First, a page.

Novelist Paul La Farge has died at the age of 52. He passed from cancer on January 18th in Poughkeepsie, New York as confirmed by his wife.
La Farge was a New York native whose essays and fiction appeared in publications like The Village Voice, The New Yorker, and McSweeney’s. His debut novel, The Artist of the Missing, published in 1999 and is set in a modern-day, unnamed city where people frequently go missing. The book’s main character paints portraits of the missing, including the parents and brother who disappeared in his childhood, and then of his romantic interest, a police photographer, when she too ends up among the lost.
La Farge received several fellowships and literary honors in his lifetime, including the Guggenheim Fellowship in 2002 and a National Endowment for the Arts Literature Fellowship in 2012. He was awarded six MacDowell Fellowships and wrote The Night Ocean (2017) during his time at MacDowell in 2014. In this intense and psychological work of cosmic horror, a psychiatrist discovers her husband’s obsession with H.P. Lovecraft may have lead to his death by suicide. In an essay for The New Yorker in 2017, La Farge wrote about about the curious friendship between Lovecraft and a young man named Robert Barlow that inspired what is widely regarded as his greatest work. His other notable works include Haussman, or the Distinction and Luminous Airplanes.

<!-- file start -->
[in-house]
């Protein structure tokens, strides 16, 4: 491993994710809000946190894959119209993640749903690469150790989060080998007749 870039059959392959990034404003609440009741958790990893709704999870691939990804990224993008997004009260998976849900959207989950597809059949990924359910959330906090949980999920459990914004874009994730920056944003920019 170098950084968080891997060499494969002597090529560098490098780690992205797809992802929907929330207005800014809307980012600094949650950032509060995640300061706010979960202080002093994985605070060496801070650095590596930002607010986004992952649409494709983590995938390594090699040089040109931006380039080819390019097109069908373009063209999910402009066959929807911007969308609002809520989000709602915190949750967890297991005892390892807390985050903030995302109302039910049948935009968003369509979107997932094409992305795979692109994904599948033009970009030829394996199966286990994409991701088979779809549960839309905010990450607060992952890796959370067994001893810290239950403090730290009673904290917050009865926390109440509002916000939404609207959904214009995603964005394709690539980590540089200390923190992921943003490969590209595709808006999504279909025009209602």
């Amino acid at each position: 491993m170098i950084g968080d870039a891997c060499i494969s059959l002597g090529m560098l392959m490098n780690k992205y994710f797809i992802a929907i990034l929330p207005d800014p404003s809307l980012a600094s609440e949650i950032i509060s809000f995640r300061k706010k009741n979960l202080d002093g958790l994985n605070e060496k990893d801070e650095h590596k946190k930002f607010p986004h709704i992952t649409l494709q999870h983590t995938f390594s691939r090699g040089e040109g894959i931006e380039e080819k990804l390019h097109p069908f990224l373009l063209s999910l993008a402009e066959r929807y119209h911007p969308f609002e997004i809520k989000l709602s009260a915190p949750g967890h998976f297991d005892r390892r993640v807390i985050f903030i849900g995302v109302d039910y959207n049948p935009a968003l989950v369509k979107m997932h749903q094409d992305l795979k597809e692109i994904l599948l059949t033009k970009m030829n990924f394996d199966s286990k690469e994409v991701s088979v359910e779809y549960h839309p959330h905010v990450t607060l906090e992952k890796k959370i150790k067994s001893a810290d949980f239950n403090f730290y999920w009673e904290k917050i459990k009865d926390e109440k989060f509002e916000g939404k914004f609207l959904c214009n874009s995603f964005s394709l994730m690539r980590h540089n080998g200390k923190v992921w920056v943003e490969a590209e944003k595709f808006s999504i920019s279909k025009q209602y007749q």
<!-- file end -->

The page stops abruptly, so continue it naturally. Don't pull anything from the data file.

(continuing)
As numerous reflections of La Farge’s work point out, his work is not easily categorized, experimenting with style, timelines, and narrative structure. In an email to the New York Times, fellow writer, friend, and fan Gary Shteyngart described reading La Farge’s work as being “gently lowered into a bath of perfect temperature, as ideas, revelations, universes float by,” adding that “His books are inhabited by some of the most real and conflicted and lost people to have walked through 21st-century prose.”
Shteyngart and other authors, friends, and colleagues have taken to social media to lament La Farge’s passing and remark on the lasting impact of his work.
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